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The European Union’s General Court has rejected Google’s appeal of a $2.8 billion European Commission fine for giving its own shopping suggestions an illegal advantage in search results.

The commission fined the American technology giant in 2017 for wrongfully directing visitors to its Google Shopping service at the expense of smaller European competitors.

The General Court ruled that it “largely dismisses” Google’s appeal and is upholding the fine after “finding that Google abused its dominant position by favoring its own comparison-shopping service over competing” services.

Google, which is also appealing two other EU antitrust penalties totaling $9.5 billion, said in a statement it amended its practices in 2017 to comply with the European Commission’s decision.

“Our approach has worked successfully for more than three years, generating billions of clicks for more than 700 comparison shopping services,” the statement said.

Earlier this year, the commission launched antitrust probes into whether Google and Facebook are suppressing competition in the classified and digital advertising sectors. The commission is also investigating Apple over payments and Amazon, another U.S. tech giant, over concerns it is unfairly competing with independent retailers on its platform with its own products.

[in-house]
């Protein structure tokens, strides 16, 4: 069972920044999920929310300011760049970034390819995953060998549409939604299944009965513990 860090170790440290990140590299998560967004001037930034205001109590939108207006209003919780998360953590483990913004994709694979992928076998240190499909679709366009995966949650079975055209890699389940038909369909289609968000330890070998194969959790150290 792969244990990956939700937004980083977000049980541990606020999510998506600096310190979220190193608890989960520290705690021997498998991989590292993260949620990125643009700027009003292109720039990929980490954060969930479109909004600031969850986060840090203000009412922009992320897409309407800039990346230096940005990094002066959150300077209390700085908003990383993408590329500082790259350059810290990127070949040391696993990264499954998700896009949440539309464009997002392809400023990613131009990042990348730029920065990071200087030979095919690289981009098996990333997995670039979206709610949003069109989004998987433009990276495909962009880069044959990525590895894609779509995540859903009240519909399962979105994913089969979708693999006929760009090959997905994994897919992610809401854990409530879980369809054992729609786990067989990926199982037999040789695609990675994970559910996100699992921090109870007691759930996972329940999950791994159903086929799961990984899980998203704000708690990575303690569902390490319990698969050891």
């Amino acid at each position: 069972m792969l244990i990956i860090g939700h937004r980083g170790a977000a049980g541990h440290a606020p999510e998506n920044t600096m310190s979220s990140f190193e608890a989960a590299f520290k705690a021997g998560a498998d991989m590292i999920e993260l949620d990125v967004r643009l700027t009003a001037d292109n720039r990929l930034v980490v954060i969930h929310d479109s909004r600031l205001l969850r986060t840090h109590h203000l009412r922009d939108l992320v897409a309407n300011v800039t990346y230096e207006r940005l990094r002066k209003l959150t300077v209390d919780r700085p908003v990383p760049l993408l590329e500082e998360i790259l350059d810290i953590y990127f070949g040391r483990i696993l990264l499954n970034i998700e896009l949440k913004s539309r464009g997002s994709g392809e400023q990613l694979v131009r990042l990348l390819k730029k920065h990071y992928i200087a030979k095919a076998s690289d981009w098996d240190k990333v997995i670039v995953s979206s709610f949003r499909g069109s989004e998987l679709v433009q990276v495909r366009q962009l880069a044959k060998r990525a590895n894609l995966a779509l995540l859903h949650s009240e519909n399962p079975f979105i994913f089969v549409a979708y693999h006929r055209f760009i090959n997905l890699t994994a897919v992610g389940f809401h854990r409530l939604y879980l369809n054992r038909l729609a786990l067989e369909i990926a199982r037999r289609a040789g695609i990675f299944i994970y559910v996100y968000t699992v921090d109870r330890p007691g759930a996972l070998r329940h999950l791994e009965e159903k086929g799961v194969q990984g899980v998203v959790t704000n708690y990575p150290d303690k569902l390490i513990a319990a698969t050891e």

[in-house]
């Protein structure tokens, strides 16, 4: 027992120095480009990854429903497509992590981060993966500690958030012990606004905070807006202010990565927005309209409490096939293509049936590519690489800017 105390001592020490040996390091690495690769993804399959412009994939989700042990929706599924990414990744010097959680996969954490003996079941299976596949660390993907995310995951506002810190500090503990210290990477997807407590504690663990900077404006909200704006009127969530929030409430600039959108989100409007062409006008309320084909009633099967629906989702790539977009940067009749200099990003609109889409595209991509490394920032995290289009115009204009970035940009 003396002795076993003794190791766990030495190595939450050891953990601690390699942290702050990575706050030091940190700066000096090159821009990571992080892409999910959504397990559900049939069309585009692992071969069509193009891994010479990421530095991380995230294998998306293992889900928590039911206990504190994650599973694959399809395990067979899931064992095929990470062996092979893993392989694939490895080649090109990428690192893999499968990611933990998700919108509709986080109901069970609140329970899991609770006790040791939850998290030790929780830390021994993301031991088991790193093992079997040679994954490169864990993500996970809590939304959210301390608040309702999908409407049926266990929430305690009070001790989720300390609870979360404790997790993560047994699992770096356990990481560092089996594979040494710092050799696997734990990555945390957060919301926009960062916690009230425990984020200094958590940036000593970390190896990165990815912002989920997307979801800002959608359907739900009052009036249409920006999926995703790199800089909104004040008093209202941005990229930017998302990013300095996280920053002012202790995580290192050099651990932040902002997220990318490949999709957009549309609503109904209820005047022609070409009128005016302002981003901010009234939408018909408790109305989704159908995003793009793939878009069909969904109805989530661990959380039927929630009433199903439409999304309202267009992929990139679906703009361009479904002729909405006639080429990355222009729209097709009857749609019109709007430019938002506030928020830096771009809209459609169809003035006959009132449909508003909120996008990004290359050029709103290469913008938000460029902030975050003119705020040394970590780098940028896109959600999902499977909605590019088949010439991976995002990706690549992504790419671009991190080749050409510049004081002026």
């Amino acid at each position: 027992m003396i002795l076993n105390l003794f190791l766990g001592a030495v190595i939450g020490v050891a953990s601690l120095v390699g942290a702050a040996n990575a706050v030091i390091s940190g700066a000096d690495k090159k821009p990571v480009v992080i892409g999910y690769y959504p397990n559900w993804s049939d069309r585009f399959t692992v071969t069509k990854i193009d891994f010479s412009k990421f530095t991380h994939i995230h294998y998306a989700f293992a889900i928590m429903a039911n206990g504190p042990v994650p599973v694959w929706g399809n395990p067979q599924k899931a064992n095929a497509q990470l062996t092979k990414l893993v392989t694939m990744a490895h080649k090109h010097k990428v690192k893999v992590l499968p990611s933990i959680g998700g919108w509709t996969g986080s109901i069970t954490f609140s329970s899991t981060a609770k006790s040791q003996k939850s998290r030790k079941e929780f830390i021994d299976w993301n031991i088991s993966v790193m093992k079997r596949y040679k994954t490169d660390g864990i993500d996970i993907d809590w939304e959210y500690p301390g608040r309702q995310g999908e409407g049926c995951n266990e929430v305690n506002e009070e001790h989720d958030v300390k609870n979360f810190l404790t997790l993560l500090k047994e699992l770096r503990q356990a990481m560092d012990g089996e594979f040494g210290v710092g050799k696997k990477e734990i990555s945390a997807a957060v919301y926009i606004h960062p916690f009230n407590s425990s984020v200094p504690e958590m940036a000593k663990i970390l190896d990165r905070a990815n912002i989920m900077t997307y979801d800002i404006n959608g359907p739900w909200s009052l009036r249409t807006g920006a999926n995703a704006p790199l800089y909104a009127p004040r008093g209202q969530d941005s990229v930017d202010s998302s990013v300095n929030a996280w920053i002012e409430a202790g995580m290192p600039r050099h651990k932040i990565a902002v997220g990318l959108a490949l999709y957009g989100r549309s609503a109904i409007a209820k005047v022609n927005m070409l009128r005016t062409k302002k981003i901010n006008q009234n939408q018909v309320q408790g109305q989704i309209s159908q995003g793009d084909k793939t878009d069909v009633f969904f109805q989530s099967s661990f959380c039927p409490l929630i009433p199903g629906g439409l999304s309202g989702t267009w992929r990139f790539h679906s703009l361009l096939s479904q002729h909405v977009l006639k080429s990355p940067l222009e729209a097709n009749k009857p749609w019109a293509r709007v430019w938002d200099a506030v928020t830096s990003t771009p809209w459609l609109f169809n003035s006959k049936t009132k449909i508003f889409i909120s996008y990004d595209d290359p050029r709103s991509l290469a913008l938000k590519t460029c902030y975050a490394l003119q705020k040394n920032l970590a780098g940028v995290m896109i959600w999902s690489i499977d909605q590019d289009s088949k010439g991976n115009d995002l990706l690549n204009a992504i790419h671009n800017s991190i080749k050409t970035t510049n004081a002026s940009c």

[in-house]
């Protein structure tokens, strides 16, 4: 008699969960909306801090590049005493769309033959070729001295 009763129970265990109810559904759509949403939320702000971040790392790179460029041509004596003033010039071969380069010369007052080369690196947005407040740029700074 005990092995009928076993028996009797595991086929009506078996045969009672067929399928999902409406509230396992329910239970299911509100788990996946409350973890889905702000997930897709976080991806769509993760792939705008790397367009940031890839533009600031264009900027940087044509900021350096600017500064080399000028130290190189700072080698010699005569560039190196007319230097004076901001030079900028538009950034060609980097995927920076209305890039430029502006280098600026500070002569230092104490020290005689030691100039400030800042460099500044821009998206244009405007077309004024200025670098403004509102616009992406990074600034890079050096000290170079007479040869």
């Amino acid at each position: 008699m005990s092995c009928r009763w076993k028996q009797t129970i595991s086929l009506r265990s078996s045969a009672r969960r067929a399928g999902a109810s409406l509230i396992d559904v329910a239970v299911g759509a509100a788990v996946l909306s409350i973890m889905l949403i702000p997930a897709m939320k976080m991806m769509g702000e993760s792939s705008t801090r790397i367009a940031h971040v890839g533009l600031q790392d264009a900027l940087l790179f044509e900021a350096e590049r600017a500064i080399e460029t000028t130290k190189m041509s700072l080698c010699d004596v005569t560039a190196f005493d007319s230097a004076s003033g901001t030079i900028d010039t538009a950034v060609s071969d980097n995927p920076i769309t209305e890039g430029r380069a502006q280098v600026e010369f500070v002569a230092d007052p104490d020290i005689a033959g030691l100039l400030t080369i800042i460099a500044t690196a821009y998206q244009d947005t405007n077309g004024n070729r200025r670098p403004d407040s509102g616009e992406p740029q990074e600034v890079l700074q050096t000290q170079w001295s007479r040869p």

Google said it has not decided whether to appeal Wednesday’s ruling in the European Court of Justice, the EU’s highest court.

Some information in this report also came from The Associated Press and Reuters. 















LUXEMBOURG, Nov 10 (Reuters) – Alphabet unit Google lost an appeal to a 2.42-billion-euro ($2.8-billion) European antitrust decision on Wednesday, a major win for the bloc’s competition chief Margrethe Vestager in the first of three court rulings that will strengthen the EU’s push to regulate big tech. 


Vestager sanctioned the world’s most popular internet search engine in 2017 for favoring its own price-comparison shopping service to give it an unfair advantage against smaller European rivals. 

The shopping case was the first of a trio of decisions that has seen Google rack up a total of 8.25 billion euros in EU antitrust fines in the last decade. The company could face yet more defeats in the other two cases involving its Android mobile operating system and AdSense advertising service, where the EU is seen to have stronger arguments.